Scientists found a way to turn sewage into petroleum

 

Researchers at the Pacific Northwest National Laboratory have found how to turn sewage into crude oil.

This new technology called hydrothermal liquefaction imitates the geological conditions that created the petrol, namely high pressure and temperature. The result is a similar substance to petroleum, mixed with small amount of water and oxygen. It can be refined using the same methods like the petroleum.

In the US alone accounts for 34 billion gallons of sewage every day. It can be turned into more than 30 million barrels of petrol-like substance.

Wastewater for a long time has been viewed as a poor substance to produce biofuel due to the fact that it is too wet. However because of new research, the need for drying can be eliminated, making it far cheaper and less energy intensive.

Using the new technology, stuff like human waste can be broken down into far simpler compounds. The pressure the material is subjected is over 3000 pounds per square inch and 660 degrees fahrenheit. This massive amount of pressure and temperature turns the waste into  bio crude oil  and an aqueous liquid phase.

“There is plenty of carbon in municipal waste water sludge and interestingly, there are also fats,” said Corinne Drennan, bioenergy technologies research at PNNL. “The fats or lipids appear to facilitate the conversion of other materials in the wastewater such as toilet paper, keep the sludge moving through the reactor, and produce a very high quality biocrude that, when refined, yields fuels such as gasoline, diesel and jet fuels.”

Hydrothermal Liquefaction can save the government money, because the waste does not need to be processed and disposed.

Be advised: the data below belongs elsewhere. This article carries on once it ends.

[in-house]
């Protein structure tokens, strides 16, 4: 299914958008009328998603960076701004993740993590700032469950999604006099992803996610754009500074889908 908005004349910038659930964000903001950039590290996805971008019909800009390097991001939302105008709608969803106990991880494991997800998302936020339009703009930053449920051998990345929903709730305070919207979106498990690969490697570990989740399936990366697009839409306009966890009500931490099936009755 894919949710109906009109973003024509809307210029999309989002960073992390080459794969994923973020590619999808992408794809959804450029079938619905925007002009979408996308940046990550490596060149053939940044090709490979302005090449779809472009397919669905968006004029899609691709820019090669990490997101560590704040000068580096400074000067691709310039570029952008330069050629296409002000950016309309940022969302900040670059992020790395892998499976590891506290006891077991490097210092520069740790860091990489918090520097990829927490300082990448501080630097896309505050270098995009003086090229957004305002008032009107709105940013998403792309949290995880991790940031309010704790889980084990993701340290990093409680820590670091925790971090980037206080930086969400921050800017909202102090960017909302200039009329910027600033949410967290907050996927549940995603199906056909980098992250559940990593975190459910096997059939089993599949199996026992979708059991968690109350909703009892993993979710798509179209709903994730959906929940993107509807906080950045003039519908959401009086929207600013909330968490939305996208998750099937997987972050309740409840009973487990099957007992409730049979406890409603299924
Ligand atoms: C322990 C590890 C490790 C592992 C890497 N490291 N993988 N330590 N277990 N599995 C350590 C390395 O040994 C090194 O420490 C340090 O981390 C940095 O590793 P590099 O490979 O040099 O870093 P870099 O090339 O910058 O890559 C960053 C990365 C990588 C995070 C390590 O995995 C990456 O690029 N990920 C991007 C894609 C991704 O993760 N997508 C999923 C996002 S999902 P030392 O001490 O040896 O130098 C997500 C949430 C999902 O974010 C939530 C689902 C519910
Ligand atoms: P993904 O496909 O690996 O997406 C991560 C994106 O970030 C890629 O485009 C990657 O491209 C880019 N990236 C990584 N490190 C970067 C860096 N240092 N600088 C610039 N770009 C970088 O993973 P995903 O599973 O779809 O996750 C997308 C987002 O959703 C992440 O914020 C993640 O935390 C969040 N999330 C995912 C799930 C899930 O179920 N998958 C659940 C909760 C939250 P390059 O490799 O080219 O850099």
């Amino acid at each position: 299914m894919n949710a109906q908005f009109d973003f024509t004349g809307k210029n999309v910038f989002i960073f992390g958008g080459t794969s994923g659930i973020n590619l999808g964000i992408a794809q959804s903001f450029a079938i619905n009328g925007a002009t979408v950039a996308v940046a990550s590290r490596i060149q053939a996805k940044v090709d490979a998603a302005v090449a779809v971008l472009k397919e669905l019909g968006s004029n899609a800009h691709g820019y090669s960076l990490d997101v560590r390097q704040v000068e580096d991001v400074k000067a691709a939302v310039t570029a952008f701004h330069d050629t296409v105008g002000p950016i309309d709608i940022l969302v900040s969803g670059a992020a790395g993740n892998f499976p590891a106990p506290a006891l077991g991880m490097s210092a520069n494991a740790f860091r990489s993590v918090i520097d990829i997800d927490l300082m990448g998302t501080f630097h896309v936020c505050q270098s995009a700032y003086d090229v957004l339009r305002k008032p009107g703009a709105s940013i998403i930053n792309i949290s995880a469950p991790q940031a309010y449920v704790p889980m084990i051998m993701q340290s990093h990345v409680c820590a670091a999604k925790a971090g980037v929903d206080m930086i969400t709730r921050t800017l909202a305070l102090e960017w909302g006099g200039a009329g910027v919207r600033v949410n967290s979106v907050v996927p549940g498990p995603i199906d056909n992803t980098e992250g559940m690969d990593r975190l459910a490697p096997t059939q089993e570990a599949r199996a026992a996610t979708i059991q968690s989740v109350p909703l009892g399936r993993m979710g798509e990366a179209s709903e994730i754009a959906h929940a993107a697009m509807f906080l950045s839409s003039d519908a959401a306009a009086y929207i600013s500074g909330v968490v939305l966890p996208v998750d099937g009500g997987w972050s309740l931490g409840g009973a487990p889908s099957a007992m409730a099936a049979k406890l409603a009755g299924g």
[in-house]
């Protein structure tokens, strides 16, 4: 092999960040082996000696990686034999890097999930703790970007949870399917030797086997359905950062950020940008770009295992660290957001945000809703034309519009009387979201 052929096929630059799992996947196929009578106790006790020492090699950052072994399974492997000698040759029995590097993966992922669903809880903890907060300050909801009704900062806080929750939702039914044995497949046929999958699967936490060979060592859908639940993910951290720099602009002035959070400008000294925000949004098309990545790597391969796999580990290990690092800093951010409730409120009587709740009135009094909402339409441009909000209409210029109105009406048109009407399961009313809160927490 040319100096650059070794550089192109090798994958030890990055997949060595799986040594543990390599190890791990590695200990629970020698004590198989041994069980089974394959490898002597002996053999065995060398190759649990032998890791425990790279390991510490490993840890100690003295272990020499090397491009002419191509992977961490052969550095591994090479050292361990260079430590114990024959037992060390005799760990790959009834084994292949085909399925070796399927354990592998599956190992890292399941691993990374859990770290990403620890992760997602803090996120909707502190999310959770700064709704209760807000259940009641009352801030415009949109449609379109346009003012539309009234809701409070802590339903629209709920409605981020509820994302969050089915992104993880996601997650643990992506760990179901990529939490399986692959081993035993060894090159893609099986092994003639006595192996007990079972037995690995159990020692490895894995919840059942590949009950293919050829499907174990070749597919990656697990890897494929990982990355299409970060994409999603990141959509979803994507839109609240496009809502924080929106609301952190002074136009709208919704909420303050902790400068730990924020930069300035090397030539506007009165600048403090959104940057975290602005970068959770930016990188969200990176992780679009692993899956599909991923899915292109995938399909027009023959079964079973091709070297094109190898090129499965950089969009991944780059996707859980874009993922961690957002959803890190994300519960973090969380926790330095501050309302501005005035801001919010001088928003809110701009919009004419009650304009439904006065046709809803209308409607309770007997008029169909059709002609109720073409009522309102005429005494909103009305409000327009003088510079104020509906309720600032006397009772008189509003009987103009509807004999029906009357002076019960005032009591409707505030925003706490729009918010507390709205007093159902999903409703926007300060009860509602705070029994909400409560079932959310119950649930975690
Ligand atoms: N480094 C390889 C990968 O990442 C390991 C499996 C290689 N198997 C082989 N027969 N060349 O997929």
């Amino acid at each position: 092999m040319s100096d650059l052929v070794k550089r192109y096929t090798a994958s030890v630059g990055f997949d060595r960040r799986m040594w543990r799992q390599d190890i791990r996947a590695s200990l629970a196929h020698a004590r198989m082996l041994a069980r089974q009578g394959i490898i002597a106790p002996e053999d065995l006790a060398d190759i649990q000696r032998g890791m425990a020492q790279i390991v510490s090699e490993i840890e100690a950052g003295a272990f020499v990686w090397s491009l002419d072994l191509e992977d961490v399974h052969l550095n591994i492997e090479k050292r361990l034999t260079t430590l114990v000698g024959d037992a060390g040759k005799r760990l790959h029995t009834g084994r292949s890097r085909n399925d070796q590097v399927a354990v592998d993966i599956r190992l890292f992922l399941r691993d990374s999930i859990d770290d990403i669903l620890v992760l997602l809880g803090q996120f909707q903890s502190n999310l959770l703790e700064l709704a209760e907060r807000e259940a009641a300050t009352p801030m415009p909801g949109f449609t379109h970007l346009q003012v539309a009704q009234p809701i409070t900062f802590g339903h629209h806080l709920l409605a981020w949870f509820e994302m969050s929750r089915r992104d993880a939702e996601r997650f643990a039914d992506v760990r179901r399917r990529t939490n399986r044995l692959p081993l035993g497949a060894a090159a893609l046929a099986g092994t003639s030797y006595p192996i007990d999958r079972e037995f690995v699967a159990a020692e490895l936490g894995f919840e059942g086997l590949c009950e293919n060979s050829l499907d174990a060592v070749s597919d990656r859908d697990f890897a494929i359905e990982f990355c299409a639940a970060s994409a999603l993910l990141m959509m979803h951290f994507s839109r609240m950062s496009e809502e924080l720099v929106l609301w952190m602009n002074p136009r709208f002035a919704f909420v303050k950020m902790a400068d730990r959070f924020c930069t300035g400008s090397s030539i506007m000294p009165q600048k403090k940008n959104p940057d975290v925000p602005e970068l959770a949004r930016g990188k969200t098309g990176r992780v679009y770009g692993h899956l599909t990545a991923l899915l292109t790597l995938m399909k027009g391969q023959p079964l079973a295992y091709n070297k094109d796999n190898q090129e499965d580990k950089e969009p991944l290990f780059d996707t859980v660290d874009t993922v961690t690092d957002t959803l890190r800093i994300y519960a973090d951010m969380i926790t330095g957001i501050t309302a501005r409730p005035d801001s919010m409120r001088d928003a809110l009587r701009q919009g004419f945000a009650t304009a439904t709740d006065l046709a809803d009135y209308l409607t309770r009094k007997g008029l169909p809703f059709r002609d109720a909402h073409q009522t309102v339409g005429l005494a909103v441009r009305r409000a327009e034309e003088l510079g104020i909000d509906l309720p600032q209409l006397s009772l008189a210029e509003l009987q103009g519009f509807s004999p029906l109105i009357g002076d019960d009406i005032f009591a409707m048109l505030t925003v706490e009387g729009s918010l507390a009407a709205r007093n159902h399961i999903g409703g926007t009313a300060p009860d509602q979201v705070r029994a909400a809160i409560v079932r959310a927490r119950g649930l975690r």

“The best thing about this process is how simple it is,” said Drennan. “The reactor is literally a hot, pressurized tube. We’ve really accelerated hydrothermal conversion technology over the last six years to create a continuous, and scalable process which allows the use of wet wastes like sewage sludge.”

The researchers at PNNL has licensed their technology to Genifuel corporation, that works with Metro Vancouver which has partnership with  23 local authorities in Canada to build a demonstration plant to convert waste into fuel.

“Metro Vancouver hopes to be the first wastewater treatment utility in North America to host hydrothermal liquefaction at one of its treatment plants,” said Darrell Mussatto, chair of Metro Vancouver. “The pilot project will cost between $8 to $9 million (Canadian) with Metro Vancouver providing nearly one-half of the cost directly and the remaining balance subject to external funding.”

When they have sufficient funding, they are going to move to a design phase this year, and their start-up is going to be in 2018.

“If this emerging technology is a success, a future production facility could lead the way for Metro Vancouver’s wastewater operation to meet its sustainability objectives of zero net energy, zero odours and zero residuals,” the chairman said.

Source : Sciencedaily.com